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'Politics for profit': Prosecutor calls Sen. Bob Menendez 'corrupt' in opening statements of bribery case

Sen. Bob Menendez, D-N.J., abused his position as chairman of the Senate Foreign Relations Committee to "put greed first," a federal prosecutor told jurors Wednesday during opening statements in the senator's bribery trial.

Asst. U.S. Attorney Lara Pomerantz told the panel of 12 jurors and six alternates in New York that the senior senator from New Jersey "was powerful. He was also corrupt."

"For years he betrayed the people he was supposed to serve by taking bribes,” she said.

Menendez is charged with accepting “hundreds of thousands of dollars” in bribes — including in the form of gold bars — in return for official acts as a U.S. senator.

"This was not politics as usual. This was politics for profit," Pomerantz said.

Menendez has pleaded not guilty. He faces decades in prison if convicted.

His attorney, Avi Weitzman, told the jury during his opening statements that Pomerantz's accusations were "outrageously false."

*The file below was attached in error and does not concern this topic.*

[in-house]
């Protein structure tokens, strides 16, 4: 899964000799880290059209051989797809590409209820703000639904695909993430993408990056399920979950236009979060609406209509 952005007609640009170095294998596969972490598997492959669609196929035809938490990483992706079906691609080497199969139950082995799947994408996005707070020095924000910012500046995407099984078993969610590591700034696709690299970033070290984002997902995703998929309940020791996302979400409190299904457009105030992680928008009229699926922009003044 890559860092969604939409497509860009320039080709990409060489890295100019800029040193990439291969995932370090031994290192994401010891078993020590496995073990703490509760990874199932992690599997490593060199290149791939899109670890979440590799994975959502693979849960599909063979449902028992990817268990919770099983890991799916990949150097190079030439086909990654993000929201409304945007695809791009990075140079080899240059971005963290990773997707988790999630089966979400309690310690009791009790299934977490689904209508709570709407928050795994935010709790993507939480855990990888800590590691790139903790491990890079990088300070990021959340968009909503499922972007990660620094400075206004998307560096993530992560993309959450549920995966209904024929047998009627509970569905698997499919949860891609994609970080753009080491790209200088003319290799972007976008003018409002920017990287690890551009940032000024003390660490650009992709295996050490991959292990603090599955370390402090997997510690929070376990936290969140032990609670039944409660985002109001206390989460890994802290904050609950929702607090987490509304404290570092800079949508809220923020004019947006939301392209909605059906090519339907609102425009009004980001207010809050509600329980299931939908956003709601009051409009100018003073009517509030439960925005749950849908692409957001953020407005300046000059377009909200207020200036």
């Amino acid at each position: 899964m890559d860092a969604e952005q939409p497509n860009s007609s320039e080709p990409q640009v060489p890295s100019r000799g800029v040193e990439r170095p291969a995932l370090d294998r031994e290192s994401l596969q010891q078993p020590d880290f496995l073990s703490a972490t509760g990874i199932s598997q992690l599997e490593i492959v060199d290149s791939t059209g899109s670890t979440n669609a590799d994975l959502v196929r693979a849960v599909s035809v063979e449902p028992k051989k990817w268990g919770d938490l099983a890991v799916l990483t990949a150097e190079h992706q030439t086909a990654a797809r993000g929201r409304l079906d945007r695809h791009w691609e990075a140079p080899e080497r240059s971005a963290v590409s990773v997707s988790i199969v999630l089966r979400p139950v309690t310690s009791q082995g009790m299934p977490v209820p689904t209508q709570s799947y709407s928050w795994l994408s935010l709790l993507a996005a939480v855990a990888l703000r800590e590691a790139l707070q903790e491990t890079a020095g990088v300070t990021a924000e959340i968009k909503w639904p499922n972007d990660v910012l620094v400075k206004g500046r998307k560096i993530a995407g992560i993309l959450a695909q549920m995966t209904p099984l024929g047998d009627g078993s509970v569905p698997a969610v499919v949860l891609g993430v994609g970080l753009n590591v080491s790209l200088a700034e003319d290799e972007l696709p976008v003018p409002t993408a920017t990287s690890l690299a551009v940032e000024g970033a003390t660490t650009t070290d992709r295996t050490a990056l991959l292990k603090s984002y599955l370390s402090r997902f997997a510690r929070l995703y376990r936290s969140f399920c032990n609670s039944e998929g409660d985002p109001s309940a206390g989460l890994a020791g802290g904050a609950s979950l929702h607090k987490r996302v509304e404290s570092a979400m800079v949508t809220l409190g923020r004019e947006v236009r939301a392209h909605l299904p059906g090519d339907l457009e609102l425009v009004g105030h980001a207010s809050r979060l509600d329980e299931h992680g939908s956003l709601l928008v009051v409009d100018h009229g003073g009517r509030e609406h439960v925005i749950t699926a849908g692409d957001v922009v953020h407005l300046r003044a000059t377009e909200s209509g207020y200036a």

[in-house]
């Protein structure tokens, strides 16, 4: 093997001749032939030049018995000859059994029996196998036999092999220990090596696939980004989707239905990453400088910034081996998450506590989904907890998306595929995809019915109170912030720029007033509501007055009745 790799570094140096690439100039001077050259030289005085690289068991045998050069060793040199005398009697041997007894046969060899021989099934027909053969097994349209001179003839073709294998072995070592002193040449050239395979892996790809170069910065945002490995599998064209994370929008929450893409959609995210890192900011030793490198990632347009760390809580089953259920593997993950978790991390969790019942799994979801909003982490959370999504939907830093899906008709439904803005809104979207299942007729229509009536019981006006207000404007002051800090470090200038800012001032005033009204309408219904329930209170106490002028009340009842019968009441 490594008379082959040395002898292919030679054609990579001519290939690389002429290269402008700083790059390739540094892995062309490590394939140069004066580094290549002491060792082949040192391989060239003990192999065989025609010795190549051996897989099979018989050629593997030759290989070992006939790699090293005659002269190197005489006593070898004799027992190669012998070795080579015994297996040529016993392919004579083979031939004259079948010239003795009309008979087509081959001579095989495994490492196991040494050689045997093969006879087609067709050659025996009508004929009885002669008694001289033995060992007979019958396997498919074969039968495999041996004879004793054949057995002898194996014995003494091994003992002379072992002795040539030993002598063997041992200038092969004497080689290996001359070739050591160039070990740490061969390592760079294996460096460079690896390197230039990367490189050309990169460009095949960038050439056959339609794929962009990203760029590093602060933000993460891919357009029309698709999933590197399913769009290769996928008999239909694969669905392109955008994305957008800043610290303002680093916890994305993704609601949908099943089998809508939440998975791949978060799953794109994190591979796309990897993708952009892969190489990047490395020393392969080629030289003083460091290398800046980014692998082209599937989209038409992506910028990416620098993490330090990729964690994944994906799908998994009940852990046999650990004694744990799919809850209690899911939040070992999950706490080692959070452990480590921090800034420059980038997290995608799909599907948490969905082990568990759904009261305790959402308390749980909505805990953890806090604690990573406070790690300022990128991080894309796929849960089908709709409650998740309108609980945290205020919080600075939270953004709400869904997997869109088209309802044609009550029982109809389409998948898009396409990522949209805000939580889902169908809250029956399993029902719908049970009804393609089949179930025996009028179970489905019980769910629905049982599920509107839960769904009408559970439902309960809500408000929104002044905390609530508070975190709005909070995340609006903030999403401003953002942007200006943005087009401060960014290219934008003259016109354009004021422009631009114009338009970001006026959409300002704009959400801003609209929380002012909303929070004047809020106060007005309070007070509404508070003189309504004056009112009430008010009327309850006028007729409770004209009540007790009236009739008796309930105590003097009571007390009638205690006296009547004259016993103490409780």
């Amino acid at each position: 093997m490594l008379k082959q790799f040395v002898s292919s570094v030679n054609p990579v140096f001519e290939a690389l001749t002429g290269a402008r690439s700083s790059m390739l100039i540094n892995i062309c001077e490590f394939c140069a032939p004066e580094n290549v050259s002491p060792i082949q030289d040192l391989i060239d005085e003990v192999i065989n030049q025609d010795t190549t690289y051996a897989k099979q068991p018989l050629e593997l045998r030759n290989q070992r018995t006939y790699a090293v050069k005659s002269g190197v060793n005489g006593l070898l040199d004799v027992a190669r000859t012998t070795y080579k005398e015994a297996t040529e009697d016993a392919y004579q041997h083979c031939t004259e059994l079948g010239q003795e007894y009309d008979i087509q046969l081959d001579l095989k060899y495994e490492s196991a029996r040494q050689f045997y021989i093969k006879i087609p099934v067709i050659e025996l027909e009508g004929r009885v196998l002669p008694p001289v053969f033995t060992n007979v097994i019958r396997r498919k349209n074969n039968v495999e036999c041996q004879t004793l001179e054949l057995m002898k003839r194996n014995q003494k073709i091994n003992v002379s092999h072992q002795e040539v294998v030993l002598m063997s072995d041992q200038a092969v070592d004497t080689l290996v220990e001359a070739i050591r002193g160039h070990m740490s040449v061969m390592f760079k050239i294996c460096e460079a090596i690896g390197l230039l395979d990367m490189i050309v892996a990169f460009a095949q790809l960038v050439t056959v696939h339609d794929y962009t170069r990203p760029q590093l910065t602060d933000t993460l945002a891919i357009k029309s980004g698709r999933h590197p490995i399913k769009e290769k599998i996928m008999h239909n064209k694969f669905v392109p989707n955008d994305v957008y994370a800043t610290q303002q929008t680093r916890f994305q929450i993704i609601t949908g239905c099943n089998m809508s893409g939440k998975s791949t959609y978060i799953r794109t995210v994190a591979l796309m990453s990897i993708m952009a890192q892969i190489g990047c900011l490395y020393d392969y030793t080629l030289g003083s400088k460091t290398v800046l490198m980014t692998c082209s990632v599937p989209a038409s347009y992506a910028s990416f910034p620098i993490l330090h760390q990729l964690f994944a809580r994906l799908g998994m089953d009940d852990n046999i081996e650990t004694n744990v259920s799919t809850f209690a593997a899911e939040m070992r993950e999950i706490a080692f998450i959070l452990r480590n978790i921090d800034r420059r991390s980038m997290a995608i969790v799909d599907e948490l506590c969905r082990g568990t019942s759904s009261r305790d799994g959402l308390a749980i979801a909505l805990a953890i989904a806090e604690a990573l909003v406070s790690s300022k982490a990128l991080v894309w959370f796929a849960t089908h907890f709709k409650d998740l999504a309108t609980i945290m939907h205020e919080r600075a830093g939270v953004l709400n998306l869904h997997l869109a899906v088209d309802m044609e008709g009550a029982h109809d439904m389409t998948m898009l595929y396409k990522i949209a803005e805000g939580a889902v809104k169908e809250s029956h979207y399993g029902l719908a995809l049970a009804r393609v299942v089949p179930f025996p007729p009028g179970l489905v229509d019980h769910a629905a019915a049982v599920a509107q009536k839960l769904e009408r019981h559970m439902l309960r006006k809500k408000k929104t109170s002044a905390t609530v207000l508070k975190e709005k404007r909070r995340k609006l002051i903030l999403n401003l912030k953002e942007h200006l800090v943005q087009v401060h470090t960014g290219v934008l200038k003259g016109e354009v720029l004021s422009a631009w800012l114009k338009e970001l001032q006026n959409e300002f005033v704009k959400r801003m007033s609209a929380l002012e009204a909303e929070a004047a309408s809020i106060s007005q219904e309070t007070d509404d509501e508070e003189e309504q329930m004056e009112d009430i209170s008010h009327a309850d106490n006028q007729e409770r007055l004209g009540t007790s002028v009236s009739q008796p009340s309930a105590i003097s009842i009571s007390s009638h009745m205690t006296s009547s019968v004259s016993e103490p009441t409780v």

"He did not violate the law," Weitzman said. “There won’t be a single piece of tangible evidence the senator accepted a bribe," he said. “There is an innocent explanation for the gold and the cash.”

Weitzman said the senator did not know that his wife had the gold bars, and that jurors shouldn't judge someone by who they live with. Nadine Menendez has been charged in the scheme, but she will stand trial later because of a health issue.

Prosecutors said Menendez and his wife accepted bribes from three New Jersey businessmen in return for the senator's help with various issues. Two of the businessmen — Fred Daibes and Wael Hana — have pleaded not guilty and are standing trial with Menendez. The third, Jose Uribe, pleaded guilty this year and agreed to cooperate with the probe.

Attorneys for Daibes and Hana

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